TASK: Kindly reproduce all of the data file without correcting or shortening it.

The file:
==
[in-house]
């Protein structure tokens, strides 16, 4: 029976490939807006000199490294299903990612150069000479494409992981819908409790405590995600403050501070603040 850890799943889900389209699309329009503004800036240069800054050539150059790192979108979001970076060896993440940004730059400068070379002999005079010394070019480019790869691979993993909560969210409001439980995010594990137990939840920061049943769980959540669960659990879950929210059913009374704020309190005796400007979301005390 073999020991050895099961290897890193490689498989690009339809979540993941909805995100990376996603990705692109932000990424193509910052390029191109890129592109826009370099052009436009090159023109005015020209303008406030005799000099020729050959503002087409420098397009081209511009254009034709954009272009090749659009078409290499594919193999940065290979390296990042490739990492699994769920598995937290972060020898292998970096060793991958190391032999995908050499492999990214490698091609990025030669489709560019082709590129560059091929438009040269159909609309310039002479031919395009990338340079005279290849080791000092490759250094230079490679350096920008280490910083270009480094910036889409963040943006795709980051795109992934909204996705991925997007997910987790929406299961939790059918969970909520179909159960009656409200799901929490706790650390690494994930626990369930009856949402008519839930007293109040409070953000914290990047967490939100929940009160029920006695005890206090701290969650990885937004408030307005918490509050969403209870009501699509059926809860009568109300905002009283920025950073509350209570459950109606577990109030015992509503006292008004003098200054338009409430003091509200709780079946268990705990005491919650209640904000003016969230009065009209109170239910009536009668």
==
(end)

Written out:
[in-house]
């Protein structure tokens, strides 16, 4: 029976490939807006000199490294299903990612150069000479494409992981819908409790405590995600403050501070603040 850890799943889900389209699309329009503004800036240069800054050539150059790192979108979001970076060896993440940004730059400068070379002999005079010394070019480019790869691979993993909560969210409001439980995010594990137990939840920061049943769980959540669960659990879950929210059913009374704020309190005796400007979301005390 073999020991050895099961290897890193490689498989690009339809979540993941909805995100990376996603990705692109932000990424193509910052390029191109890129592109826009370099052009436009090159023109005015020209303008406030005799000099020729050959503002087409420098397009081209511009254009034709954009272009090749659009078409290499594919193999940065290979390296990042490739990492699994769920598995937290972060020898292998970096060793991958190391032999995908050499492999990214490698091609990025030669489709560019082709590129560059091929438009040269159909609309310039002479031919395009990338340079005279290849080791000092490759250094230079490679350096920008280490910083270009480094910036889409963040943006795709980051795109992934909204996705991925997007997910987790929406299961939790059918969970909520179909159960009656409200799901929490706790650390690494994930626990369930009856949402008519839930007293109040409070953000914290990047967490939100929940009160029920006695005890206090701290969650990885937004408030307005918490509050969403209870009501699509059926809860009568109300905002009283920025950073509350209570459950109606577990109030015992509503006292008004003098200054338009409430003091509200709780079946268990705990005491919650209640904000003016969230009065009209109170239910009536009668």